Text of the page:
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Adidas Profitable Culture Clout Chase Weighs On Black Employees

Adidas Profitable Culture Clout Chase Weighs On Black Employees

By Justin Moore

  • Adidas grossed almost $24B globally in 2018

  • The Kanye inspired Yeezy’s are expected to gross $1.3B in 2019 alone

Adidas (ADDYY +3.49%) has had a presence in Black culture since Run-D.M.C. put on a pair of shell toes, but the multinational athletics brand isn’t keeping that same energy when it comes to hiring executives. Although approximately 55% of its U.S. employees, including hourly retail workers are persons of color, only 5% of workers at its North American headquarters fall into the aforementioned category, and less than 1% of its global vice presidents are Black.

Kanye West and Adidas.jpg

Why This Matters: Despite Adidas’ affiliation with Black athletes and entertainers ranging from James Harden and Damian Lillard to Kanye and Beyonce, choosing to have these celebrities as the public face of the brand isn’t translating into advancement opportunities for Black employees and the problems don’t stop there. Celebrity partnerships like the one with Kanye West has proven to be very lucrative for Adidas. The Kanye inspired Yeezy’s are expected to gross $1.3 billion in 2019 alone and last year the company grossed almost $24 billion globally.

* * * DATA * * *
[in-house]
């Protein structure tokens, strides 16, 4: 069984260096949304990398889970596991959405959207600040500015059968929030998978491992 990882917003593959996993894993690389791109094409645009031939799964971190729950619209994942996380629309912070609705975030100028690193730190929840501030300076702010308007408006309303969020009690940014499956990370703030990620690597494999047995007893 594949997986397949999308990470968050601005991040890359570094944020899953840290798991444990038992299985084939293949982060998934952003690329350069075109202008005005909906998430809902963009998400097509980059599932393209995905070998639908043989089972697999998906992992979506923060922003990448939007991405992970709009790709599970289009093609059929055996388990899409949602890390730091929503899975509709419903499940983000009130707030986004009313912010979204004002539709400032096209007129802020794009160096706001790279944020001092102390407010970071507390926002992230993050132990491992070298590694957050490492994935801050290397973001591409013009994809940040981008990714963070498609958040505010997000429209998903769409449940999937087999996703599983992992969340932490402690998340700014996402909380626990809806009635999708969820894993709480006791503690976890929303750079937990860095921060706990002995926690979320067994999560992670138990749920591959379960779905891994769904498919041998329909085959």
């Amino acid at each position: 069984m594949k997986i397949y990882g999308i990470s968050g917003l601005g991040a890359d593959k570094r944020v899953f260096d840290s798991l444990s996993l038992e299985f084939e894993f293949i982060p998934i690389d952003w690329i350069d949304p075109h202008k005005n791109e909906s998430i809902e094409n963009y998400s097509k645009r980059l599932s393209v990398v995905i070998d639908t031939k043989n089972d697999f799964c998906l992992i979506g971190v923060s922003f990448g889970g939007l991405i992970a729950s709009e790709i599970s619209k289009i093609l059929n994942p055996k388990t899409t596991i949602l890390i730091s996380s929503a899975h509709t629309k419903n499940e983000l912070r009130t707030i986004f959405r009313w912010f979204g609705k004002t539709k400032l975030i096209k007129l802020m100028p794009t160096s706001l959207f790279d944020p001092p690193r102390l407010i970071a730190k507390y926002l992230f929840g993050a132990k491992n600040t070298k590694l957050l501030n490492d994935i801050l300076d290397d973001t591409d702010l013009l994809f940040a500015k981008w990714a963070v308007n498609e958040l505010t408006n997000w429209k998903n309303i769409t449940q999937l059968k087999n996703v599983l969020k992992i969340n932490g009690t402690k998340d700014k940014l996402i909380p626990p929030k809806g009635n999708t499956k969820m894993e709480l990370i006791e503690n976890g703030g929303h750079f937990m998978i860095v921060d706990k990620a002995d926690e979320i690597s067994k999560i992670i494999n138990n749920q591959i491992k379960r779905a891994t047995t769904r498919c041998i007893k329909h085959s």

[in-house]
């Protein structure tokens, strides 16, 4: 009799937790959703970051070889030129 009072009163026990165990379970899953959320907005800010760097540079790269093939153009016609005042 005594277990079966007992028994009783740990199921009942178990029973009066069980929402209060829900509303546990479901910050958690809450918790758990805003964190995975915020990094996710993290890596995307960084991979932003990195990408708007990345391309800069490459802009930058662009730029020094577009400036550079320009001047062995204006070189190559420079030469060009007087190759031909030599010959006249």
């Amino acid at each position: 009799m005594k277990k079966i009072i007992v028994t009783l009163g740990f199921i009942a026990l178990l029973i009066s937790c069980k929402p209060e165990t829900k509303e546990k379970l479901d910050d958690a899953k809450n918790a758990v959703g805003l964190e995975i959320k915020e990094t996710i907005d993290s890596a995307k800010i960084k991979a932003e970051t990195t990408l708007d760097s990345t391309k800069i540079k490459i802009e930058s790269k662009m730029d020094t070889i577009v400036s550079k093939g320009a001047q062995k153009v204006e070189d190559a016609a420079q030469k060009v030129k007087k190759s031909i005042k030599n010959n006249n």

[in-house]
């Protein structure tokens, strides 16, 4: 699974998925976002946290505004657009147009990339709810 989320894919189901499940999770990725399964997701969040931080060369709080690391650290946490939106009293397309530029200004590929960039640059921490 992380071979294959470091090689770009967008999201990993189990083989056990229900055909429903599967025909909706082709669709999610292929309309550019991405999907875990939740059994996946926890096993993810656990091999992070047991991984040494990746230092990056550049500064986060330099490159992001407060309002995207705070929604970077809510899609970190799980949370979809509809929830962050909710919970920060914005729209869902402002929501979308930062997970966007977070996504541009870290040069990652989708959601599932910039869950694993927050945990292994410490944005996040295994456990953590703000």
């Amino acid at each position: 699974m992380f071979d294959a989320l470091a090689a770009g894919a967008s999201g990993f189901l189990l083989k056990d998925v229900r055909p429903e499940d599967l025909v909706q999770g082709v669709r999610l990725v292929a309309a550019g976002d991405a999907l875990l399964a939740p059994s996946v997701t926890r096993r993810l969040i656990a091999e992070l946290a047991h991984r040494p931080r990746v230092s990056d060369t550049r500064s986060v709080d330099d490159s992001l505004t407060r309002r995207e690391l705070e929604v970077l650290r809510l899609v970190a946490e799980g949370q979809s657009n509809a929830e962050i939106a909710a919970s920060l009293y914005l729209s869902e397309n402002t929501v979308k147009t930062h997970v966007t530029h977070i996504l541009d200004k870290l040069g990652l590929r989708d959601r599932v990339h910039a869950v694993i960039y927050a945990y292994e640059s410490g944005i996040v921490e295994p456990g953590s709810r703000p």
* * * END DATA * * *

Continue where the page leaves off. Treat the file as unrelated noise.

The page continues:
Only 5% of employees at its North American headquarters fall into the aforementioned category and less than 1% of its global vice presidents are Black

However, Black employees at Adidas’ North American HQ have blown the whistle on a culture where they feel marginalized and subject to unfair criticism for socializing at lunch with other Black employees. “Why do all the Black kids sit together at lunch?” is making a comeback.

While the company has acknowledged that it still has a way to go to make its Portland North American HQ more diverse and inclusive, they have also cited the racial makeup of Portland as a cause for the disparity.

Situational Awareness: Adidas is certainly not the only brand facing this challenge as companies throughout corporate America, including Nike (NKE -0.08%)  and Under Armour (UA +0.96%), but few are as ingrained in hip-hop culture as Adidas. If brands like Adidas that rely on the clout of Black culture to propel their products into the mainstream refuse to address their lack of diversity in positions of power, what hope is there for the average Fortune 500?

CBx Vibe:My Adidas” Run-D.M.C.

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